Couple likes originality of their barn

-Messenger photo by Kriss Nelson
Neil and Janeen Hungate utilize their barn for their antique store, Brickyard Antiques. The couple has worked to keep the barn as original as they can.

OTHO — Neil and Janeen Hungate’s barn isn’t used for livestock, but rather antiques.

No matter the use, the couple works to ensure the barn remains as close to how it was built as they can.

The Hungates have done the usual maintenance to keep the barn up and fortunately, before they purchased the acreage and the barn, it had already been given a new roof.

“We probably wouldn’t have bought the place if it wasn’t for the roof,” said Neil Hungate. “We have done very little restoration. No one wants us to do that. They like it the way it is.”

The Hungates have replaced some windows, cleaned, added a wooden floor to a portion of the barn and also added a staircase to the hay loft, in order to have the structure ready for their business, Brickyard Antiques.

-Messenger photo by Kriss Nelson
The Hungate barn is believed to have been built utilizing bricks from Lehigh Brick and Tile.

“We use it as a little antique shop,” said Neil Hungate. “We’re open about three or four times a year.”

By choosing to keep the barn as original as they can, it actually has worked out in their favor.

“When we first started talking about doing this (the antique shop), we talked about taking walls out, but Janeen’s brother said ‘leave it. Leave it the way it is. That’s what people want to see,’ so we did,” said Neil Hungate. “And we take advantage of those walls now — they are built in displays.”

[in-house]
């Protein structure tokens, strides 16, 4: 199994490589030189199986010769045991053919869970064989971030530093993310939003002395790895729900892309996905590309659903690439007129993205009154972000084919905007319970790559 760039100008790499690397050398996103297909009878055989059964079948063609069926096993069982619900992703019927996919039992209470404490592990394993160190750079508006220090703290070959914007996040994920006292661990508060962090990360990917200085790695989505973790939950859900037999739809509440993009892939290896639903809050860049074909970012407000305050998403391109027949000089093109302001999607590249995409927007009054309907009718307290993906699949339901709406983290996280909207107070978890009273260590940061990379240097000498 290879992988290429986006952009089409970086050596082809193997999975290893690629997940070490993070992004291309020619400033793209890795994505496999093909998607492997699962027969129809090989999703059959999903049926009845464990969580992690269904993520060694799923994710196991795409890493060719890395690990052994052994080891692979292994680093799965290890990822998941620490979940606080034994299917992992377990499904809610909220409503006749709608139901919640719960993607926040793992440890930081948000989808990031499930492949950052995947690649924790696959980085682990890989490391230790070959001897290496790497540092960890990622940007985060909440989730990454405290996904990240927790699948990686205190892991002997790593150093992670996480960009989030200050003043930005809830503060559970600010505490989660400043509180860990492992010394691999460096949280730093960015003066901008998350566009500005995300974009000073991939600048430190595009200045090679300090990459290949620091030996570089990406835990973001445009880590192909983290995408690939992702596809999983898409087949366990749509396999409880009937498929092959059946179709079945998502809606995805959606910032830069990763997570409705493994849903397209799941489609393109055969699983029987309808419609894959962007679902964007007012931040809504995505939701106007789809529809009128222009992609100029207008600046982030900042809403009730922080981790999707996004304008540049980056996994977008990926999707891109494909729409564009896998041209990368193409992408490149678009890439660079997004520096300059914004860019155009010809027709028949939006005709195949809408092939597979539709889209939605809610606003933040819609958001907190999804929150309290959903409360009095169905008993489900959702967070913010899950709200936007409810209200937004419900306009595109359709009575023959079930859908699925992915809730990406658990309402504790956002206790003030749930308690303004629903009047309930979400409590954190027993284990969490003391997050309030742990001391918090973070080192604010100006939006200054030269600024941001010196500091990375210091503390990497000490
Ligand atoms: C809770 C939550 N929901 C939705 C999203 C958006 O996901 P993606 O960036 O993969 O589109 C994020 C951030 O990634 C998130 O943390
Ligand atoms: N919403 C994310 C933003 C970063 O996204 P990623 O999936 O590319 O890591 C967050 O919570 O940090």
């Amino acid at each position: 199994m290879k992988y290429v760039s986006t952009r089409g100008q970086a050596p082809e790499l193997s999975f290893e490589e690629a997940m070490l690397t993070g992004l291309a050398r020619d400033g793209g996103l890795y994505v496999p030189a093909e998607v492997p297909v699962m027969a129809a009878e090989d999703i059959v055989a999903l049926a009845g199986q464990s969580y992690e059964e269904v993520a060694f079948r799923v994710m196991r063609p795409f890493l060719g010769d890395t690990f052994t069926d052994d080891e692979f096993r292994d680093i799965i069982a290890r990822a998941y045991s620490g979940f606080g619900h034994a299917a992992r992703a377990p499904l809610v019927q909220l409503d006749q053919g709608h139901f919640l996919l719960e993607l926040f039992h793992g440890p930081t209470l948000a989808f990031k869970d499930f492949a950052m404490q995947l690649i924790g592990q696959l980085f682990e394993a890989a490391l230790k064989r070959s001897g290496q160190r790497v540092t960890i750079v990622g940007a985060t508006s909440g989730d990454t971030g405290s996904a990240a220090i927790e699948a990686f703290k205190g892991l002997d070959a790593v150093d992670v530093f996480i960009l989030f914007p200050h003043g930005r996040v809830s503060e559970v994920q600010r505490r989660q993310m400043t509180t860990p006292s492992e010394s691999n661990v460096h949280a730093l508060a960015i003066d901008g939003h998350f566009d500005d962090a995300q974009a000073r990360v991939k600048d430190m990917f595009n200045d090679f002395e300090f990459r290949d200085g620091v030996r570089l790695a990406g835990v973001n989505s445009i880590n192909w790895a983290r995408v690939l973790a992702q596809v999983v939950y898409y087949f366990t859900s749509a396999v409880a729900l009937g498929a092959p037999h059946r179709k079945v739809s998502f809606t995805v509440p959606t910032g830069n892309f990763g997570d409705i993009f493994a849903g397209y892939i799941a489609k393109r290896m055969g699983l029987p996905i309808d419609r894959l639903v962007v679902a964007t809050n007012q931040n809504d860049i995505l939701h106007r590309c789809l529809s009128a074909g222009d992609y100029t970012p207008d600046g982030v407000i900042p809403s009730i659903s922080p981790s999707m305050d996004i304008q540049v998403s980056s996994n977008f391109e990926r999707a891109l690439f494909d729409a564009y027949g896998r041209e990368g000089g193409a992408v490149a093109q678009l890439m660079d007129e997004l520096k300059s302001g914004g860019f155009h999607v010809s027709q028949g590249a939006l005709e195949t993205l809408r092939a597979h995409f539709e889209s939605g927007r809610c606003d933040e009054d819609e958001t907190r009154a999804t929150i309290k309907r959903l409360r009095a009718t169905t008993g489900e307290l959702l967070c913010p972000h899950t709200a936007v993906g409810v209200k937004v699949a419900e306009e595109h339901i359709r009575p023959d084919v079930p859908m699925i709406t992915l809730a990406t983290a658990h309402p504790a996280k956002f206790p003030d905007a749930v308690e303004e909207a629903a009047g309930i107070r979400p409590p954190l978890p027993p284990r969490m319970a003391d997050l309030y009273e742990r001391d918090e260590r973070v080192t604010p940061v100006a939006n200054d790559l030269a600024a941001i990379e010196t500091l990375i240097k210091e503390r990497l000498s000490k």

Originally, Janeen Hungate said when they moved to their acreage in February of 2000, the original intentions for the barn were to make it into an event center.

“Neil was raised in the country. I wasn’t,” Janeen Hungate said. “But, we wanted to live in the country. We didn’t care what it had on it. A friend of mine said it would be fun to have a barn that you could turn into an event center for weddings, receptions and stuff like that. Neil wasn’t for it.”

Unfortunately, that dream didn’t pan out. In the meantime, the Hungates decided to keep the tradition of the barn of always being a livestock barn going, and they raised cattle in there for a few years — until about 15 years ago.

They soon found another purpose for the barn after some encouragement from Janeen Hungate’s brother.

“We got into antiques, it was her (Janeen) brother’s idea,” said Neil Hungate.

“We weren’t into antiques at all. He (my brother) and sister opened up an antique shop in Story City so we started doing a lot of garage saling and so we would pick up things and put in their shop. Finally, one day my brother says ‘you have a barn. Why don’t you open your own antique shop?’ I said in that old, stinky barn? He told me, I would be surprised and to trust him,” said Janeen Hungate.

And after two years of attending auctions and garage sales; buying up inventory, they had their first barn sale in 2016.

The couple held their first barn sale in 2016.

“Our first sale was just fantastic,” said Neil Hungate. “We did really well. People said they just loved coming here.”

“People were like ‘oh my gosh we love the barn,'” said Janeen Hungate. “I think a lot of people come just to see the barn.”

The Hungates aren’t exactly sure when their barn was built, but have had neighbors tell them they believe it is the second barn that has been built on the property.

Constructed out of brick, they also think there is a good possibility the brick came from Lehigh Brick and Tile, although there is no writing on the brick to tell for sure.


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